Notes on Rejection.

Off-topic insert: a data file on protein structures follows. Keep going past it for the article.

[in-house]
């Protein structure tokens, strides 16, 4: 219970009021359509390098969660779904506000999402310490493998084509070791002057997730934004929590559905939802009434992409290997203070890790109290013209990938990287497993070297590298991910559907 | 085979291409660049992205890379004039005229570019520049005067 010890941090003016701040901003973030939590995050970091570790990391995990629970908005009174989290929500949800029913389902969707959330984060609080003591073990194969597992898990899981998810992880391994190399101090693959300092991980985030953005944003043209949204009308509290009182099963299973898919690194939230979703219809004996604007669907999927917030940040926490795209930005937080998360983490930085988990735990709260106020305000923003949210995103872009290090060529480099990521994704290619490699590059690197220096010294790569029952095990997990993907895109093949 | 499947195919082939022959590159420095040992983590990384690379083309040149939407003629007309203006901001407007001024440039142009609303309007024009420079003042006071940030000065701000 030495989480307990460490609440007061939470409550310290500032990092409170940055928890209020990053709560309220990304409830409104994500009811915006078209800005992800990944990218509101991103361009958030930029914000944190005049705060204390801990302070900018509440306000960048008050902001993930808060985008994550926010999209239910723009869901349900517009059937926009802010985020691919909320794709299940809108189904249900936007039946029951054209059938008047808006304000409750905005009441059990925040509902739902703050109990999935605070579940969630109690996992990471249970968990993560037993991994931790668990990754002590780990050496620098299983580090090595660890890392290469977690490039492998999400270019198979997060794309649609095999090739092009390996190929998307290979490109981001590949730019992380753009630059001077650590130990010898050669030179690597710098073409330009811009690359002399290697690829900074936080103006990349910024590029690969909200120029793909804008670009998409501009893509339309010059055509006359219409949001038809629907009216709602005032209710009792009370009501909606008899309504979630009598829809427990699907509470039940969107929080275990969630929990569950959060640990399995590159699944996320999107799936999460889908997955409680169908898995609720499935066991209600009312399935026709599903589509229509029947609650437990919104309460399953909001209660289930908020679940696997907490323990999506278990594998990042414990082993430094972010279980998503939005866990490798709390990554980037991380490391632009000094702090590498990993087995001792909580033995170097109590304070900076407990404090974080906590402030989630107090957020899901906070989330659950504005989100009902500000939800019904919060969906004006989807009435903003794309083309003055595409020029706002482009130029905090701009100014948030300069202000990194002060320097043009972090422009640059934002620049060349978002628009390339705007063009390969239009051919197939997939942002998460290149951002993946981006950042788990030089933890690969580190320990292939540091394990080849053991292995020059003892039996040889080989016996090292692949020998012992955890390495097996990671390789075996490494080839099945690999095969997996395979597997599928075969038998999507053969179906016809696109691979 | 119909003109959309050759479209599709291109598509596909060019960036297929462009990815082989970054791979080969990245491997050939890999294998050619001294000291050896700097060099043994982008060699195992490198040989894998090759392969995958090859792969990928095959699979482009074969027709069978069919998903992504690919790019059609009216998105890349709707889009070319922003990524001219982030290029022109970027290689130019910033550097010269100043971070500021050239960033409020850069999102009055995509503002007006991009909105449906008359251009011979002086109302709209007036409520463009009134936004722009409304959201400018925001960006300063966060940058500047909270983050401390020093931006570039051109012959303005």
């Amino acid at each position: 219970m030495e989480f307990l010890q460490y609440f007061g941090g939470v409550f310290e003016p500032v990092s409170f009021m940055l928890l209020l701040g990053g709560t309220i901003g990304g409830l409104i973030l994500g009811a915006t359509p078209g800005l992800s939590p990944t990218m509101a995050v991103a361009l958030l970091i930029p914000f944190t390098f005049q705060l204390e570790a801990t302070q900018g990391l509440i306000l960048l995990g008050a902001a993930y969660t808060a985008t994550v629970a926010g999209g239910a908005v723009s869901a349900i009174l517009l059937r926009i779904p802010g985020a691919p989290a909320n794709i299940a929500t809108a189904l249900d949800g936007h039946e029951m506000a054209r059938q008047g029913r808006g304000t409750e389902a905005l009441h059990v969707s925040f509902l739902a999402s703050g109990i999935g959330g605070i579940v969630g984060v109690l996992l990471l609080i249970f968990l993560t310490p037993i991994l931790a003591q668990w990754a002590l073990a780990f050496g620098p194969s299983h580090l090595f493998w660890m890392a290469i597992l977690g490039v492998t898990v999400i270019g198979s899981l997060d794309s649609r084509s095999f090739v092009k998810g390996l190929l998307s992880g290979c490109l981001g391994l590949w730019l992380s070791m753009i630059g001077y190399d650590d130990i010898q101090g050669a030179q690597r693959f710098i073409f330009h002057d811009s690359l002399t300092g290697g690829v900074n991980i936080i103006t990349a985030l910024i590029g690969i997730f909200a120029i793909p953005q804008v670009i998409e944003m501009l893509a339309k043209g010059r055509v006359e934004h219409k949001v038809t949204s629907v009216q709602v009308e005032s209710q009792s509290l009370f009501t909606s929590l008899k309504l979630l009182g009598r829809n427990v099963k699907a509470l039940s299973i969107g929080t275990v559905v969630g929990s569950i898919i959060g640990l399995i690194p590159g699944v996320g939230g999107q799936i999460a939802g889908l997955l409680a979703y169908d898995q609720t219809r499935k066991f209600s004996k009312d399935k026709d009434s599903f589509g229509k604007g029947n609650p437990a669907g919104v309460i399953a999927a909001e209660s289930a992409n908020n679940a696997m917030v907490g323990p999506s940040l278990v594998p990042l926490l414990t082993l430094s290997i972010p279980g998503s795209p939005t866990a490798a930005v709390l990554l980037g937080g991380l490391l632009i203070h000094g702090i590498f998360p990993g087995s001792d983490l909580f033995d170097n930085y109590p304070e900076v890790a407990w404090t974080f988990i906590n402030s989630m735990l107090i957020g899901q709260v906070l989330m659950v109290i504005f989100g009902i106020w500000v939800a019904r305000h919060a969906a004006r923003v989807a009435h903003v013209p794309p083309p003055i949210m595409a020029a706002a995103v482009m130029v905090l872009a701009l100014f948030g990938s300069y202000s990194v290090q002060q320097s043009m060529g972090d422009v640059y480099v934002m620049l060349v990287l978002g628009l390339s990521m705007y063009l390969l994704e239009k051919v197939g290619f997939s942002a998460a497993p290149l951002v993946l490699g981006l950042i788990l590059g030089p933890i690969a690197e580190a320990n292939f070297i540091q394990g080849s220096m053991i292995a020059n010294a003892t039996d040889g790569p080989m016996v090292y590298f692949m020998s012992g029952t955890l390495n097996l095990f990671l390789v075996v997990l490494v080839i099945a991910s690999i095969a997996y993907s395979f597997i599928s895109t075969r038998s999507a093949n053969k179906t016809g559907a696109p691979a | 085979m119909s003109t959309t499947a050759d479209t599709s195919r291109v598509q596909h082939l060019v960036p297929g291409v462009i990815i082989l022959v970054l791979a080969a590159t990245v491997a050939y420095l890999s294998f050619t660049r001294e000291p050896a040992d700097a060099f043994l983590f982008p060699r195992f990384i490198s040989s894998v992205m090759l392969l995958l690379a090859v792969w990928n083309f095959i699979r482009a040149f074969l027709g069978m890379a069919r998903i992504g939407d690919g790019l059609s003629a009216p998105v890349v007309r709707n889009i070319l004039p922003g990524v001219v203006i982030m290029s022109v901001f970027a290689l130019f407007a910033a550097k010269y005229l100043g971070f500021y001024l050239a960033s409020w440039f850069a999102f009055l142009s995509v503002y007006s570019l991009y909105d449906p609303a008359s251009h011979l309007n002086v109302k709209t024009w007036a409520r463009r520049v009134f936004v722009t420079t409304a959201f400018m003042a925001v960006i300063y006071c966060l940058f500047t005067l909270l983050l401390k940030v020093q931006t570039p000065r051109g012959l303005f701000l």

Rejection of your writing is the the best thing that can happen. It says you’re doing something correct. Something right. When people reject something they are afraid of it. They don’t know what it is, they don’t understand what it’s about, and they don’t have the courage to follow through and find out. The majority of publishers/agents want a sure thing. They want something perfect, relevant to the current market, something that will sell, has been unseen and has come from a compliant, malleable writer. They want to make money. They’d like to see your book stacked alongside thousands of bookshelves in bookshops all over the country – and know they are getting 40 percent of each copy sold. Sleeping well in their beds in the sure knowledge that they will never break new ground, never write an original line, never have a reader sit on the edge of their seat or be devastated with fictional heartbreak. They know, deep down, that they are not creative people but have something else – they have the audacity to exploit those that do create. Somewhere along the line it became acceptable for writers to be regarded as quirky, anti-profit, scatterbrained losers that are looking for somebody organised and trustworthy to come and do all the business for them. Writers then began to buy into this idea and became dependent on the publishing industry to dictate their success or lack of it. We now have a situation where the status quo of traditional publishers is to be a bouncer at the creative door where only the mundane is let in – because that’s what sells. We can’t have the pubic confused. We can’t have the public excited. We must tell them what they already know. Add credence to the reality that already exists. There is no room for new boundaries, to bend language or test genre. No, that doesn’t sell, they say. It won’t sell, they say. It’s not the business we’re in, they say. And you are rejected because you are different, and you have something to say, and somebody ought to be hearing it. But you think the only way forward is blocked and their opinion has shot your confidence down and now the world is an artistically poorer place. Because you were rejected. But what you don’t realise is that rejection is acceptance. You are pushing the boundaries and they don’t know what to do. How to respond. What to say. They can’t handle you and they’re worried about their forty percent. If it wasn’t books they’re selling it would be something else – cars, food, computers. Doesn’t matter because they don’t care. It’s all a sale to them. A profit and a loss. That’s why they are confounded now. You are an unknown quantity. What will the bookshops say? The reviewers? The printers? Oh no, no thanks. But you are not for sale. You are not malleable. And you don’t have a choice. You are a vessel to the truth the world needs to hear.